I bought in '10 and am paying less in Mortgage than I did in rent 3 for years prior.

    People need to quit fronting like they are Player. Players can afford to be Players, even when they lose their job. Players are their own job. If your finances hinge on the ability to find a job that is comparable to your present job. And that skill isn't a high demand. Then you are living beyond your means. I don't care if you are pop star with a new hit single. If you are going to buy a Mansion, you better be Michael Jackson and can keep the hits coming.

    People are always surprised when a once rich guy is broke. That's what happens when you're not Prudent with finances, and reckon your self a bit of a Player.

  11. rootvg


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    11   2:42pm Tue 6 Mar 2012   Share   Quote   Permalink   Like (1)   Dislike   Protected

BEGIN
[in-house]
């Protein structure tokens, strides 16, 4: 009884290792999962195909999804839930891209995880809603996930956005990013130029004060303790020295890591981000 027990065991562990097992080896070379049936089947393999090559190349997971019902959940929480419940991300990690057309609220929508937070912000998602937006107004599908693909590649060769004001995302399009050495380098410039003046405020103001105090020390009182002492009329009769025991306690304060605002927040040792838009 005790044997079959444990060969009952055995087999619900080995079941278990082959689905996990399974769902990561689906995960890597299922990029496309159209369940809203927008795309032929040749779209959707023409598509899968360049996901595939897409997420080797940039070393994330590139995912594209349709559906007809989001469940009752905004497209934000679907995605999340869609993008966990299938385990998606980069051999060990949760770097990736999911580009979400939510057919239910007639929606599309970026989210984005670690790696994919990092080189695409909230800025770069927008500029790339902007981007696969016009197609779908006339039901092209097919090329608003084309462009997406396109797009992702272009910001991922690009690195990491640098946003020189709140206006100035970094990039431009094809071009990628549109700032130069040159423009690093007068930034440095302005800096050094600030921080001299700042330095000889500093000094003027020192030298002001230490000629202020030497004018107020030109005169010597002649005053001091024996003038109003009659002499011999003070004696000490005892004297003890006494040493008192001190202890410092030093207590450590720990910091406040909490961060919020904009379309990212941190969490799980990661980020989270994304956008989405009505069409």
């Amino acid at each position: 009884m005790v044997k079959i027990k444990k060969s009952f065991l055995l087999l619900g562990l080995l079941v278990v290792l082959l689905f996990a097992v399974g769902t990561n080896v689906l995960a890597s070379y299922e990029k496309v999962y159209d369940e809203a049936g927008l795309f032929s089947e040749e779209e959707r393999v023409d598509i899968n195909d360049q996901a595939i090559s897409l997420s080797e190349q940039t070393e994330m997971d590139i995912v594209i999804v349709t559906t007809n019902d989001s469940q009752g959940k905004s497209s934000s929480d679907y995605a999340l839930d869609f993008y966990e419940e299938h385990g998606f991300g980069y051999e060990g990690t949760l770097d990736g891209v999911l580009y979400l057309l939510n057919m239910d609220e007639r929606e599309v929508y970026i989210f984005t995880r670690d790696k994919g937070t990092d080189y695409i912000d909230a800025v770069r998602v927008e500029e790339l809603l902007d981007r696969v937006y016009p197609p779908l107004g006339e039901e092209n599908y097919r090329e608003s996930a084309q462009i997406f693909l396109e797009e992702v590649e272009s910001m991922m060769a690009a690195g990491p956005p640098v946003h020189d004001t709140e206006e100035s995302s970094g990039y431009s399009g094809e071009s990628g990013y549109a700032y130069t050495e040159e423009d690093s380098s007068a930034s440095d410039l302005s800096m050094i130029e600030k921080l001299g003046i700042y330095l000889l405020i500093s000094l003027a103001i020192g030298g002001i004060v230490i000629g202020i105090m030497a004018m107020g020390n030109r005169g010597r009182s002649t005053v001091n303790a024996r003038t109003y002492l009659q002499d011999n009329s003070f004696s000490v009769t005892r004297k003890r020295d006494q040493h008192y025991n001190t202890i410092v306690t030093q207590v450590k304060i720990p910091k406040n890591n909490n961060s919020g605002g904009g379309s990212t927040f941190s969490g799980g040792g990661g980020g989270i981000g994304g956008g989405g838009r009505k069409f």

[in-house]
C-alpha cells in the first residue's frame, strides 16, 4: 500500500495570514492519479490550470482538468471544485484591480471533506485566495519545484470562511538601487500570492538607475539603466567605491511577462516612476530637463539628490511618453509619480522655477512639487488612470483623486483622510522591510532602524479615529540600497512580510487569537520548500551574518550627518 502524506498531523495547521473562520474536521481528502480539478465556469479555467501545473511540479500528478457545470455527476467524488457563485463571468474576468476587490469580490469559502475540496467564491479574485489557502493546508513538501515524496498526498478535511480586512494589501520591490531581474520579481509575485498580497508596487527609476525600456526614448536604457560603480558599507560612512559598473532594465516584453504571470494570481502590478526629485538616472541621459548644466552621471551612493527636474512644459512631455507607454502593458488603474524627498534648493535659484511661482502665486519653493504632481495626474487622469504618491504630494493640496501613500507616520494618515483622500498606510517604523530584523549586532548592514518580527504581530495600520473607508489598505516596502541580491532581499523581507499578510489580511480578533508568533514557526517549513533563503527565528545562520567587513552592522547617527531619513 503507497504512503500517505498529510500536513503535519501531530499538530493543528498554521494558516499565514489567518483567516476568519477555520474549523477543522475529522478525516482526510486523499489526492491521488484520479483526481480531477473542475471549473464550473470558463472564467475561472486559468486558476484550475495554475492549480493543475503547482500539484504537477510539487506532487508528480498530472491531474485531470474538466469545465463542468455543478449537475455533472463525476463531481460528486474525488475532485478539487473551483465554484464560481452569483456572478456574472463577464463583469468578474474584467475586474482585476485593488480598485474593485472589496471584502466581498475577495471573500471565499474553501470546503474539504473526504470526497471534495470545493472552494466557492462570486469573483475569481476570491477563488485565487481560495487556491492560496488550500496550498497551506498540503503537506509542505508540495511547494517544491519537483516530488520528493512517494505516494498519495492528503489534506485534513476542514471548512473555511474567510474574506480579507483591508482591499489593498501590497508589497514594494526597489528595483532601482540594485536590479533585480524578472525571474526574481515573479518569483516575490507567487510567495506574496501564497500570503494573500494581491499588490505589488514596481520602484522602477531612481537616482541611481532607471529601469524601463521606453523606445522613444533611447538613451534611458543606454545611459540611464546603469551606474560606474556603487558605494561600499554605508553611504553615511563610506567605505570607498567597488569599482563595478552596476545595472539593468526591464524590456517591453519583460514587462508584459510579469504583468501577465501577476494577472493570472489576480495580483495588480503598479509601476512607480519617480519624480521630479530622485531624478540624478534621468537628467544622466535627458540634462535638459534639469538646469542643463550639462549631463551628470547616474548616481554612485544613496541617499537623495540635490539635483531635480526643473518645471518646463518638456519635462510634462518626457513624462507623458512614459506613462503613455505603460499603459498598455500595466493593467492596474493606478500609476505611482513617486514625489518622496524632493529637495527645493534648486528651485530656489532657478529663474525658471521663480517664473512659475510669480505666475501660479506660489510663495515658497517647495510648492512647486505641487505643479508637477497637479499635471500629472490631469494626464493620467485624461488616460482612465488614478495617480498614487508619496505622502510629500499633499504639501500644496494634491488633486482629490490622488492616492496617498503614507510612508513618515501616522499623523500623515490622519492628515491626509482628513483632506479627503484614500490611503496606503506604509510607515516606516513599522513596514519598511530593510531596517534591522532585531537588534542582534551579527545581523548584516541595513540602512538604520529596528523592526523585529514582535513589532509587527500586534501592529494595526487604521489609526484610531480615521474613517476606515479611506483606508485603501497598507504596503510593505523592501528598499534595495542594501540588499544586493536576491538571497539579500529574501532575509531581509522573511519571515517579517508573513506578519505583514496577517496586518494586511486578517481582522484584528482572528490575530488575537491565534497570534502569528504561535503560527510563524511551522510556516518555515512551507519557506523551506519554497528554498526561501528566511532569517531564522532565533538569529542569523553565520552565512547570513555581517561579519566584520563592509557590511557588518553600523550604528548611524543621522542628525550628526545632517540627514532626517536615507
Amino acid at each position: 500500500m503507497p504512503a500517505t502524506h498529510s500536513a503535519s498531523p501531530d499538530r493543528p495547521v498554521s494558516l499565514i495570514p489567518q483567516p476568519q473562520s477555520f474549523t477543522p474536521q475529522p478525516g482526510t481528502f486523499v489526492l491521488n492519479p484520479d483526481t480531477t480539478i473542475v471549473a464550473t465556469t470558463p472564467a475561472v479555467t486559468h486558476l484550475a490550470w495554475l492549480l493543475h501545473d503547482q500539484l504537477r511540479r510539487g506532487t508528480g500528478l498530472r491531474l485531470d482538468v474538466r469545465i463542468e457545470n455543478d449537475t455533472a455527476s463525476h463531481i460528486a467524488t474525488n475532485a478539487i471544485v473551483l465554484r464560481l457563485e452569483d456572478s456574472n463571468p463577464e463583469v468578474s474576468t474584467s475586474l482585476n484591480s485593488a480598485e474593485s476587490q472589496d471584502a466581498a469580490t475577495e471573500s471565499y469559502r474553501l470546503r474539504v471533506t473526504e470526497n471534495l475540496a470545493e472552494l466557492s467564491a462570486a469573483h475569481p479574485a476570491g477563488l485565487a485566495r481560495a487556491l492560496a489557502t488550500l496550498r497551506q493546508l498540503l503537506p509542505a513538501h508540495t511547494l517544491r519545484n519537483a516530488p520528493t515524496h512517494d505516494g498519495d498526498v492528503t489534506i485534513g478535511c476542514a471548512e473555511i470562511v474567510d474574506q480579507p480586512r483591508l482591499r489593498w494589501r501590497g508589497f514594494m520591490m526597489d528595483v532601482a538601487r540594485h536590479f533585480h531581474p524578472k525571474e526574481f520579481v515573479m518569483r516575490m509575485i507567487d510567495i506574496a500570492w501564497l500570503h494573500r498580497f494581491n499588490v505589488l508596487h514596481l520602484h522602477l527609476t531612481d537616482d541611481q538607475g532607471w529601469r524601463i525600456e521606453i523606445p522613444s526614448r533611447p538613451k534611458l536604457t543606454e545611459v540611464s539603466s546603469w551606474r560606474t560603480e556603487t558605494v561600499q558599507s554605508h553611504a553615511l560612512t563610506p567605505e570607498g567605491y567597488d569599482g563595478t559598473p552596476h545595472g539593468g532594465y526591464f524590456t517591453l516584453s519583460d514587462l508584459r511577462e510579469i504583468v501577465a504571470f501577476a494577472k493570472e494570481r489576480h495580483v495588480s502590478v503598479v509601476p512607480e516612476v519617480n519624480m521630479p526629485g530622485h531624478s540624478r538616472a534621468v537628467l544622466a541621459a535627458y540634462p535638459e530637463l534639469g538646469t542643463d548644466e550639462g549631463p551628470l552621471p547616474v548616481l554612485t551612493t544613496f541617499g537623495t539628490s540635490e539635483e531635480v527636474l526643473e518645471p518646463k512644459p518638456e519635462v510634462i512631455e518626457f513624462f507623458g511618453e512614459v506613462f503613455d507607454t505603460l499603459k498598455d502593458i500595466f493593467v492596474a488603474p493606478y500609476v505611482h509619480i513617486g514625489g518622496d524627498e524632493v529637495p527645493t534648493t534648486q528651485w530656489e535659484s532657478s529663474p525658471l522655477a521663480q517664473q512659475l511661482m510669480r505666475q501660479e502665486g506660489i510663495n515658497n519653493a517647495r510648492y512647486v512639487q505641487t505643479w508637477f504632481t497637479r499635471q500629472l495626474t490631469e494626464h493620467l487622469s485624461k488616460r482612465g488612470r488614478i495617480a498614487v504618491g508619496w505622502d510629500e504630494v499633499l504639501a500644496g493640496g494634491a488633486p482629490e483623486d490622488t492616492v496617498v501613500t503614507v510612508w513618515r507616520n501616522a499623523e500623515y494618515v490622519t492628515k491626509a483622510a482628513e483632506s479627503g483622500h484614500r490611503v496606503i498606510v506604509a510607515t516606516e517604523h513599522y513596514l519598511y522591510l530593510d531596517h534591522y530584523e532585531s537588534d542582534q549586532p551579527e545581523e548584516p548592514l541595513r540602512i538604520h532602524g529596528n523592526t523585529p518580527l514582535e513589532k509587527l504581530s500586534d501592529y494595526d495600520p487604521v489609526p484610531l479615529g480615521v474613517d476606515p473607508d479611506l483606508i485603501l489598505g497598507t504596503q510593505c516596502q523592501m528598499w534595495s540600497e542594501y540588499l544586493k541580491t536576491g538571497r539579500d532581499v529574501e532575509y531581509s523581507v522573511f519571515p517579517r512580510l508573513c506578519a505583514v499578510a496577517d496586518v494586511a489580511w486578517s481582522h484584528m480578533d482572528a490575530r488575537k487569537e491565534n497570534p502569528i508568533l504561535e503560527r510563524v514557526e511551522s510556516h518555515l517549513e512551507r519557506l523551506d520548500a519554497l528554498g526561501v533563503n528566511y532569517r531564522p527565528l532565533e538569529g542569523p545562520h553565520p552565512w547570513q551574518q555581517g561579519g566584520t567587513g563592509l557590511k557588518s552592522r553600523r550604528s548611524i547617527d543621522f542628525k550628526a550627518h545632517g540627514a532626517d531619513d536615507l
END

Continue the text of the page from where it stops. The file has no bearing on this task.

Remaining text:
thomas.wong1986 says

    woppa says

    How severely would inflation have to rise for it to make sense to burden oneself with a huge mortgage. Many people believe that there is a good chance of hyperinflation in the future.

    Hyperinflation did occur in the 70s. As a result many workers (unionized) demanded higher wages or had wide strikes shuting down their employers business. So the employers accepted higher wages which in turn increased inflation, and the cycle kept repeating. We barely had global competition to worry about.

    Today, you have higher level of global competition and decline in collective bargaining. In places/industries of SV deflation is much much higher due to global competition and unheard of Unions.

    Hyperinflation in the future, if that is even possible, will not lead to increase in wages/salaries.

    Concur. Employers will move jobs to Right To Work states.

    That's what the Boeing thing in South Carolina was all about.

  12. rootvg